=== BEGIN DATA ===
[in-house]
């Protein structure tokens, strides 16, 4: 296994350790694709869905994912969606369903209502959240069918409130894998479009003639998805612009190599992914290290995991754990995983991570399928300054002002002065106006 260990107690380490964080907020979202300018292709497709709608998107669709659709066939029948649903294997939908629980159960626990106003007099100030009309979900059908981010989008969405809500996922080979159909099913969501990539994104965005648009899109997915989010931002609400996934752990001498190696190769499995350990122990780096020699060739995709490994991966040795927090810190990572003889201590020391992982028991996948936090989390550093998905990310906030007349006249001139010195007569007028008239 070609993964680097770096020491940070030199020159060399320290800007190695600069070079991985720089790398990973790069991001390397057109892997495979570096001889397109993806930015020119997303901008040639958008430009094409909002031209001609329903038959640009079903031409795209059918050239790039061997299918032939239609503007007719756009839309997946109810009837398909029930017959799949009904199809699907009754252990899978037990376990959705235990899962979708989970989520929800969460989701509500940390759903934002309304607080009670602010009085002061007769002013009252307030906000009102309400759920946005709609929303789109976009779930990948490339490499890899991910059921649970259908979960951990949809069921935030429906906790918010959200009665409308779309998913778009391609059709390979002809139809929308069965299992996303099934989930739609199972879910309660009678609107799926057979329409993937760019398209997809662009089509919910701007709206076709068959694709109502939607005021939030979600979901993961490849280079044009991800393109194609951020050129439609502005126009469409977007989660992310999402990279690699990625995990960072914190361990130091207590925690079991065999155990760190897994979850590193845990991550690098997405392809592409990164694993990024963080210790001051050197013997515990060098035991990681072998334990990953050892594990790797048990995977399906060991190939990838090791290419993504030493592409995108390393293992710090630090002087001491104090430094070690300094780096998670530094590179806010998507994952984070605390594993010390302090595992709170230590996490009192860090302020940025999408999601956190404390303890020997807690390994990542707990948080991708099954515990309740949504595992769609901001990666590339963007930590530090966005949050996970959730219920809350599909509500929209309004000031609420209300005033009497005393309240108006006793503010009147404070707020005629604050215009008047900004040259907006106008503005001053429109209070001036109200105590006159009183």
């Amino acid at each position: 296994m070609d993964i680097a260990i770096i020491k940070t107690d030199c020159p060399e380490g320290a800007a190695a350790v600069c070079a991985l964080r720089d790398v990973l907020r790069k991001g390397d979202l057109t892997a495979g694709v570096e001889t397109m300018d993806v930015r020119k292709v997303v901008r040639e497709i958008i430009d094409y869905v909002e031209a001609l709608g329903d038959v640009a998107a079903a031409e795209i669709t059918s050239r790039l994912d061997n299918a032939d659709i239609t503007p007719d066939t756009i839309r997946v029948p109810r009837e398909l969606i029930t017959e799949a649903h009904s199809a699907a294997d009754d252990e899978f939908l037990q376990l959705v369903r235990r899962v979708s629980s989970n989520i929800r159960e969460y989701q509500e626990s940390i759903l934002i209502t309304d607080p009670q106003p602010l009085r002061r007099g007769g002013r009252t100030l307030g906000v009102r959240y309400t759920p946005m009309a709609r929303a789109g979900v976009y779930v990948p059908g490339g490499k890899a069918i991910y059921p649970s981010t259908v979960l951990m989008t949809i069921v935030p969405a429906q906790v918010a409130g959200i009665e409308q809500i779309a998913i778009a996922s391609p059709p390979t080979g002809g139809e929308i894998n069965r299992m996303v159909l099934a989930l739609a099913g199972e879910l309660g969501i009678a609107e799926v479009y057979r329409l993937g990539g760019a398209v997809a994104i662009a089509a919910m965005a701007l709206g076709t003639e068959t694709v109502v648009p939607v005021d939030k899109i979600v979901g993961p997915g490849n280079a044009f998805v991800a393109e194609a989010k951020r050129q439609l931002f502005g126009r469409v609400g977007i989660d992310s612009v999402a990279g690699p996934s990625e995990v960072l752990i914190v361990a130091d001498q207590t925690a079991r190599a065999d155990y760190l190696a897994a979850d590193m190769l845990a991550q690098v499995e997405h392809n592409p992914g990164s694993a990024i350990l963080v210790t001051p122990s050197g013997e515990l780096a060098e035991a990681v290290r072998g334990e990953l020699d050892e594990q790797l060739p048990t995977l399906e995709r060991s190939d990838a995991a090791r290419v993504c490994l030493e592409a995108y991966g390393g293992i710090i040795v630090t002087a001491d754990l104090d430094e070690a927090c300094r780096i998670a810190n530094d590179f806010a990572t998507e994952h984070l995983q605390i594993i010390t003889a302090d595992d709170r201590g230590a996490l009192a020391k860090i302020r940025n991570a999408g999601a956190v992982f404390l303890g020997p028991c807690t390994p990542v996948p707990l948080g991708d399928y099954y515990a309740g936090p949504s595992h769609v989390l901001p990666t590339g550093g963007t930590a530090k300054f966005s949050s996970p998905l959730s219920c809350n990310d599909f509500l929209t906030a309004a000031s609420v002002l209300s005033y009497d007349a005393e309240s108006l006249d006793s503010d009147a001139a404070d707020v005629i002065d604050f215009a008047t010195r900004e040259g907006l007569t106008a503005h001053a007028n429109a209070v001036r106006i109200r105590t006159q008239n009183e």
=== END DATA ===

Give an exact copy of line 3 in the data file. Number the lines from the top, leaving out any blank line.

């Amino acid at each position: 296994m070609d993964i680097a260990i770096i020491k940070t107690d030199c020159p060399e380490g320290a800007a190695a350790v600069c070079a991985l964080r720089d790398v990973l907020r790069k991001g390397d979202l057109t892997a495979g694709v570096e001889t397109m300018d993806v930015r020119k292709v997303v901008r040639e497709i958008i430009d094409y869905v909002e031209a001609l709608g329903d038959v640009a998107a079903a031409e795209i669709t059918s050239r790039l994912d061997n299918a032939d659709i239609t503007p007719d066939t756009i839309r997946v029948p109810r009837e398909l969606i029930t017959e799949a649903h009904s199809a699907a294997d009754d252990e899978f939908l037990q376990l959705v369903r235990r899962v979708s629980s989970n989520i929800r159960e969460y989701q509500e626990s940390i759903l934002i209502t309304d607080p009670q106003p602010l009085r002061r007099g007769g002013r009252t100030l307030g906000v009102r959240y309400t759920p946005m009309a709609r929303a789109g979900v976009y779930v990948p059908g490339g490499k890899a069918i991910y059921p649970s981010t259908v979960l951990m989008t949809i069921v935030p969405a429906q906790v918010a409130g959200i009665e409308q809500i779309a998913i778009a996922s391609p059709p390979t080979g002809g139809e929308i894998n069965r299992m996303v159909l099934a989930l739609a099913g199972e879910l309660g969501i009678a609107e799926v479009y057979r329409l993937g990539g760019a398209v997809a994104i662009a089509a919910m965005a701007l709206g076709t003639e068959t694709v109502v648009p939607v005021d939030k899109i979600v979901g993961p997915g490849n280079a044009f998805v991800a393109e194609a989010k951020r050129q439609l931002f502005g126009r469409v609400g977007i989660d992310s612009v999402a990279g690699p996934s990625e995990v960072l752990i914190v361990a130091d001498q207590t925690a079991r190599a065999d155990y760190l190696a897994a979850d590193m190769l845990a991550q690098v499995e997405h392809n592409p992914g990164s694993a990024i350990l963080v210790t001051p122990s050197g013997e515990l780096a060098e035991a990681v290290r072998g334990e990953l020699d050892e594990q790797l060739p048990t995977l399906e995709r060991s190939d990838a995991a090791r290419v993504c490994l030493e592409a995108y991966g390393g293992i710090i040795v630090t002087a001491d754990l104090d430094e070690a927090c300094r780096i998670a810190n530094d590179f806010a990572t998507e994952h984070l995983q605390i594993i010390t003889a302090d595992d709170r201590g230590a996490l009192a020391k860090i302020r940025n991570a999408g999601a956190v992982f404390l303890g020997p028991c807690t390994p990542v996948p707990l948080g991708d399928y099954y515990a309740g936090p949504s595992h769609v989390l901001p990666t590339g550093g963007t930590a530090k300054f966005s949050s996970p998905l959730s219920c809350n990310d599909f509500l929209t906030a309004a000031s609420v002002l209300s005033y009497d007349a005393e309240s108006l006249d006793s503010d009147a001139a404070d707020v005629i002065d604050f215009a008047t010195r900004e040259g907006l007569t106008a503005h001053a007028n429109a209070v001036r106006i109200r105590t006159q008239n009183e």